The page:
i did not expect to be surprised by much of anything when i, in 1998, made my very first visit to the brand new museum of contemporary art in stockholm (“moderna museet”). and for the most part, after having already seen all the floor plans, vertical cuts, and facade elevations published in several architectural magazines, the visit pretty much confirmed my expectations. (that’s the boring aspect of learning how to interpret drawings: buildings start to exist predominantly inside your head, and you appreciate the real thing less and less.) but one thing did surprise me - something i had not been able to foretell by just examining the architectural drawings in print:
at first i could not put my finger on why the spanish architect rafael moneo’s design had this effect on me - but somehow, once inside the building, i immediately felt transported to somewhere outside the country; outside sweden; outside the realm of the swedish architecture world. like stepping inside the embassy of some foreign nation, and suddenly finding oneself to be - in legal terms - no longer on swedish soil: a place where swedish “architectural law” did not apply: it was as if i no longer was in stockholm.
strange, i thought to myself, what could make this building feel instantly so very “foreign.” it could not be its sheer size: there are already other large modern buildings in stockholm. the museum entrance hall resembled any other contemporary museum entrance anywhere: ticket sales, cloak room, book shop, coffee shop. nothing remarkable or “foreign” about that. and as for the red stucco exterior and the blond interiors, everything was fairly predictable for a new building, especially for a new building in stockholm...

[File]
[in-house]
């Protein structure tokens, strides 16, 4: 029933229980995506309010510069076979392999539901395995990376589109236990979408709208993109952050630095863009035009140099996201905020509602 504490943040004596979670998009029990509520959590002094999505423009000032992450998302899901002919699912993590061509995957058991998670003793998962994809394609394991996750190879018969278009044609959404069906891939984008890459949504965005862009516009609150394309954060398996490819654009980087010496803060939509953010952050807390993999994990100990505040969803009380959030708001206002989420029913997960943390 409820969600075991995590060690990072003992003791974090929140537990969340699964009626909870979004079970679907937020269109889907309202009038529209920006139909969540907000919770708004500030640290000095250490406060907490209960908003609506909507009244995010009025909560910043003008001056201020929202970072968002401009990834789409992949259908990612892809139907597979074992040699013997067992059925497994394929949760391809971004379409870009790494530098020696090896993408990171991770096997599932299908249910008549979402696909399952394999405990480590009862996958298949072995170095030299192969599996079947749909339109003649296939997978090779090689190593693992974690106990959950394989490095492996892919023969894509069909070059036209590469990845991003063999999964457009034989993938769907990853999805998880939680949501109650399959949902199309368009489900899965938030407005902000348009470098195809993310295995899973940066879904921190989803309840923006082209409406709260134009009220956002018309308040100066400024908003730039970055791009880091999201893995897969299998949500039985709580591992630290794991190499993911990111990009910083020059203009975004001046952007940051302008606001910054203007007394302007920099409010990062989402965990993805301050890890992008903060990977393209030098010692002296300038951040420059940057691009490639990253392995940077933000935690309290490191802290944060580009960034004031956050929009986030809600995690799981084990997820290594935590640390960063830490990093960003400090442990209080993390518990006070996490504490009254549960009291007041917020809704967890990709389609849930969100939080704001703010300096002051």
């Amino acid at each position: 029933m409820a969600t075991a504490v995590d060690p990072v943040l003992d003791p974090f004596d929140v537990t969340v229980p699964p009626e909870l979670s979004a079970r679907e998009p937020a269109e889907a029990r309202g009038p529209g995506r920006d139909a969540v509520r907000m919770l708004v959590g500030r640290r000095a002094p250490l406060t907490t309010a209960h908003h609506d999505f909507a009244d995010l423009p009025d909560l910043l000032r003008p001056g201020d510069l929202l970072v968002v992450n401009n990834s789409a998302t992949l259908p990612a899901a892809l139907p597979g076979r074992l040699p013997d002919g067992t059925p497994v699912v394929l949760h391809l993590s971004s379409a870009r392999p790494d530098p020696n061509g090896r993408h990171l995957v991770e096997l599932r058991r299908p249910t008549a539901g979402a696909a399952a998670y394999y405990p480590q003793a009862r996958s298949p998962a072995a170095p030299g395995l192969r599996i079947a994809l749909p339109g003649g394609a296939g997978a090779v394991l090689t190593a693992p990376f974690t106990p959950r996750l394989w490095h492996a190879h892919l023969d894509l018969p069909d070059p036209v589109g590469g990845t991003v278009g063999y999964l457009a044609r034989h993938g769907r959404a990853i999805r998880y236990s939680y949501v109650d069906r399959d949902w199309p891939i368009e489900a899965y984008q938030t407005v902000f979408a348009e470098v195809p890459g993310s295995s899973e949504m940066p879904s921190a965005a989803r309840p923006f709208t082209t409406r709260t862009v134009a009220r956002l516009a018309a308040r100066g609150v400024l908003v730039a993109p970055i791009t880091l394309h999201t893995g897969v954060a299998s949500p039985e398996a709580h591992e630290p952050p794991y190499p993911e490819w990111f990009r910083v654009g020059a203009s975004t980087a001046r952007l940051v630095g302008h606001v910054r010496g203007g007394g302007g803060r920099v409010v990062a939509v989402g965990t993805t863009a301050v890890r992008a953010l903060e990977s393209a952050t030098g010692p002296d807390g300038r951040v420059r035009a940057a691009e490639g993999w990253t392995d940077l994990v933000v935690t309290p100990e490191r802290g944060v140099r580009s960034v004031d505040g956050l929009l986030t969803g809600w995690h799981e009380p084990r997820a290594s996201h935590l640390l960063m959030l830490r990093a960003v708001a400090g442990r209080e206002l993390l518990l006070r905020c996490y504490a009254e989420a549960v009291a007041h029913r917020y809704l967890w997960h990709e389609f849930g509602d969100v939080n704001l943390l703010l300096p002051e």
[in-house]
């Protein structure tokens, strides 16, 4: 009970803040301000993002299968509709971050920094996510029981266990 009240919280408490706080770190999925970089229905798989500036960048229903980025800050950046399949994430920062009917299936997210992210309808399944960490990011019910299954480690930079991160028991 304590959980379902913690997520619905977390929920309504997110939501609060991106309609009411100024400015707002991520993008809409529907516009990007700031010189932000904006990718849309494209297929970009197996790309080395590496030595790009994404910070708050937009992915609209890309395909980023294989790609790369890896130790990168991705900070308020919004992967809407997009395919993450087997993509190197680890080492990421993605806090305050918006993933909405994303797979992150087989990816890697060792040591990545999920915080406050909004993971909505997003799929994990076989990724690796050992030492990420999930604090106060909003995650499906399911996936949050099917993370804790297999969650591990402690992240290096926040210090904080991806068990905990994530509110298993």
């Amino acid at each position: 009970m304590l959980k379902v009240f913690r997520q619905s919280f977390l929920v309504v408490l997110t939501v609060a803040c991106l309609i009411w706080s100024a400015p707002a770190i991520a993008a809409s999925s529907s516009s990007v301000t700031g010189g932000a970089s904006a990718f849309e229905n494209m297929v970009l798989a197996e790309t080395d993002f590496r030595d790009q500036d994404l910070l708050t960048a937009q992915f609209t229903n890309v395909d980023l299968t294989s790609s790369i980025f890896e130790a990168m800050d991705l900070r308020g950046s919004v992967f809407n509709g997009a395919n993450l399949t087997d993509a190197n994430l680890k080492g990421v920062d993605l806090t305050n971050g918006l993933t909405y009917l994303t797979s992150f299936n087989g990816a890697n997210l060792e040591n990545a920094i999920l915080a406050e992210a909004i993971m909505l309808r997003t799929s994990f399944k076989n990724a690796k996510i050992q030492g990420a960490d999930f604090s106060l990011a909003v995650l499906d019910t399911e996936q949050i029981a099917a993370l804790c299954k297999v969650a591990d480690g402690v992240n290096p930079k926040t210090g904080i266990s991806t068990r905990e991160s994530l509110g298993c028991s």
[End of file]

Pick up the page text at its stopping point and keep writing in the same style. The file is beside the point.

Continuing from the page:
to get to the permanent collection exhibit, one had little choice but to start walking, and continue walking, down a very long and wide corridor: a corridor of epic proportions, one might say: more corridor than most other corridors. a corridor filled with very much, distilled, pure “corridor-ness” if you like (main corridor marked pink in floor plan above - click on image for larger size floor plan).
this main corridor was clearly intended by the architect to serve as the central spacial feature of the museum (as central a space for the museum, as the tall rotunda space is central to gunnar asplund’s famous city library nearby). and clearly not (i repeat: it was not) designed for exhibiting artworks. the corridor wall was in fact already “finished” (in both meanings of the word). floor-to-ceiling veneer panels (lacquered wood) the full distance of the corridor, from start to finish, made an obvious statement: the wall of the main corridor was not a wall meant to hang pictures against. this was just a wall being a wall, and nothing but a wall. no artworks whatsoever to distract from the corridor’s being a corridor - a very “pure” space. (yes, in spite of the perhaps somewhat decadent feel of so much veneered paneling, and other finery, one had no choice but to call such a uniform space quite “purist” all the same.)